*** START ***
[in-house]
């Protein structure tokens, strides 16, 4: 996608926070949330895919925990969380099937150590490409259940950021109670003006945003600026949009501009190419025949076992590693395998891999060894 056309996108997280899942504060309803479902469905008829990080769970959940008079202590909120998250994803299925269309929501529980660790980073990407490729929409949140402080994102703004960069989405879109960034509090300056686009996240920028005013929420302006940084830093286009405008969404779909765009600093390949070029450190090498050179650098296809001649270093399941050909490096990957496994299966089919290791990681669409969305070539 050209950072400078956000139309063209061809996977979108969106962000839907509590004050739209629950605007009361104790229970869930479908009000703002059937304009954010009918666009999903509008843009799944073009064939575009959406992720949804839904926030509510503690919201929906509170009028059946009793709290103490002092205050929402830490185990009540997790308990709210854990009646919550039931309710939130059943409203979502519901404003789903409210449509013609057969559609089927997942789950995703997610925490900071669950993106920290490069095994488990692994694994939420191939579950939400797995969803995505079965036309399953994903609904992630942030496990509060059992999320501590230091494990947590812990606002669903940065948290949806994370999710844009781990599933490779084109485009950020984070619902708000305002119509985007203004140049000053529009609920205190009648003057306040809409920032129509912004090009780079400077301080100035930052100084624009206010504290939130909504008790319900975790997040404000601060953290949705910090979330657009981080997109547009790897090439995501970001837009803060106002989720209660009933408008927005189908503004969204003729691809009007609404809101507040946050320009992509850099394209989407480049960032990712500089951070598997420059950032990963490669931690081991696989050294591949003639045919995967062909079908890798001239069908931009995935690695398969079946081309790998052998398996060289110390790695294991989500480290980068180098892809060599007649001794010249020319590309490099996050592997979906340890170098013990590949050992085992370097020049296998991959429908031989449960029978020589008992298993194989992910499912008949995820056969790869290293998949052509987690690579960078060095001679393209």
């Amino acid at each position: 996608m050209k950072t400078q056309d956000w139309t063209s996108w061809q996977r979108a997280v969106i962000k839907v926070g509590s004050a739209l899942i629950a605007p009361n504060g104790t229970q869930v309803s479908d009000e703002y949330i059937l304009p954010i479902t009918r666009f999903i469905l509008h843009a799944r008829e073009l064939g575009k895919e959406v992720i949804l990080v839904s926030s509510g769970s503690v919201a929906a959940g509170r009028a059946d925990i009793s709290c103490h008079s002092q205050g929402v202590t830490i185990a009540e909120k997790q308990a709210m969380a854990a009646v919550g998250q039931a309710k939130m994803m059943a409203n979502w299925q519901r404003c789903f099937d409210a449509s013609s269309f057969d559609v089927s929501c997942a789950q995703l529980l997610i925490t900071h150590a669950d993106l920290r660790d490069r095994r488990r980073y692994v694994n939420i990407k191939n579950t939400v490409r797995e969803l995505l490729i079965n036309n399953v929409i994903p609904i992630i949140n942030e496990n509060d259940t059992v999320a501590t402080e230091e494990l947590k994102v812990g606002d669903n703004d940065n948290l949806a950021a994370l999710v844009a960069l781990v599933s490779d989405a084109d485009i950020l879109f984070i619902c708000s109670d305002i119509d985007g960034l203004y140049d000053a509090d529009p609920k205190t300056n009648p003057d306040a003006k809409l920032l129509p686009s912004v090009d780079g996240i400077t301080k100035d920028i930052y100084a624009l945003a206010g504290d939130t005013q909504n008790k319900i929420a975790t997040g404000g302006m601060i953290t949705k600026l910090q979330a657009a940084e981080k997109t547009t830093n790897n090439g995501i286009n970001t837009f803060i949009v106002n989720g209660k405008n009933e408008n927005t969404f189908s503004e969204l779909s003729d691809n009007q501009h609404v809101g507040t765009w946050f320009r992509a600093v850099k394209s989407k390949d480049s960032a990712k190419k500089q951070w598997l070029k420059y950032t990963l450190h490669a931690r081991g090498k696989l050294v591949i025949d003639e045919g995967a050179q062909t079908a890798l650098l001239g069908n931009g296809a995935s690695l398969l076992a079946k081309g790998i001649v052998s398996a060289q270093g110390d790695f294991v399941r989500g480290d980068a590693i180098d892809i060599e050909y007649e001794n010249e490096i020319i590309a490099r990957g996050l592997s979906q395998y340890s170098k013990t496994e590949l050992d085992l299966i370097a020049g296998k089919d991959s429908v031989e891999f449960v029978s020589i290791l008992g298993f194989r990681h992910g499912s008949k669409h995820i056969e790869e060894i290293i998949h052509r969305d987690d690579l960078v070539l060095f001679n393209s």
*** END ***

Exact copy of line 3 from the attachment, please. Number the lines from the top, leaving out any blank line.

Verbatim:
């Amino acid at each position: 996608m050209k950072t400078q056309d956000w139309t063209s996108w061809q996977r979108a997280v969106i962000k839907v926070g509590s004050a739209l899942i629950a605007p009361n504060g104790t229970q869930v309803s479908d009000e703002y949330i059937l304009p954010i479902t009918r666009f999903i469905l509008h843009a799944r008829e073009l064939g575009k895919e959406v992720i949804l990080v839904s926030s509510g769970s503690v919201a929906a959940g509170r009028a059946d925990i009793s709290c103490h008079s002092q205050g929402v202590t830490i185990a009540e909120k997790q308990a709210m969380a854990a009646v919550g998250q039931a309710k939130m994803m059943a409203n979502w299925q519901r404003c789903f099937d409210a449509s013609s269309f057969d559609v089927s929501c997942a789950q995703l529980l997610i925490t900071h150590a669950d993106l920290r660790d490069r095994r488990r980073y692994v694994n939420i990407k191939n579950t939400v490409r797995e969803l995505l490729i079965n036309n399953v929409i994903p609904i992630i949140n942030e496990n509060d259940t059992v999320a501590t402080e230091e494990l947590k994102v812990g606002d669903n703004d940065n948290l949806a950021a994370l999710v844009a960069l781990v599933s490779d989405a084109d485009i950020l879109f984070i619902c708000s109670d305002i119509d985007g960034l203004y140049d000053a509090d529009p609920k205190t300056n009648p003057d306040a003006k809409l920032l129509p686009s912004v090009d780079g996240i400077t301080k100035d920028i930052y100084a624009l945003a206010g504290d939130t005013q909504n008790k319900i929420a975790t997040g404000g302006m601060i953290t949705k600026l910090q979330a657009a940084e981080k997109t547009t830093n790897n090439g995501i286009n970001t837009f803060i949009v106002n989720g209660k405008n009933e408008n927005t969404f189908s503004e969204l779909s003729d691809n009007q501009h609404v809101g507040t765009w946050f320009r992509a600093v850099k394209s989407k390949d480049s960032a990712k190419k500089q951070w598997l070029k420059y950032t990963l450190h490669a931690r081991g090498k696989l050294v591949i025949d003639e045919g995967a050179q062909t079908a890798l650098l001239g069908n931009g296809a995935s690695l398969l076992a079946k081309g790998i001649v052998s398996a060289q270093g110390d790695f294991v399941r989500g480290d980068a590693i180098d892809i060599e050909y007649e001794n010249e490096i020319i590309a490099r990957g996050l592997s979906q395998y340890s170098k013990t496994e590949l050992d085992l299966i370097a020049g296998k089919d991959s429908v031989e891999f449960v029978s020589i290791l008992g298993f194989r990681h992910g499912s008949k669409h995820i056969e790869e060894i290293i998949h052509r969305d987690d690579l960078v070539l060095f001679n393209s």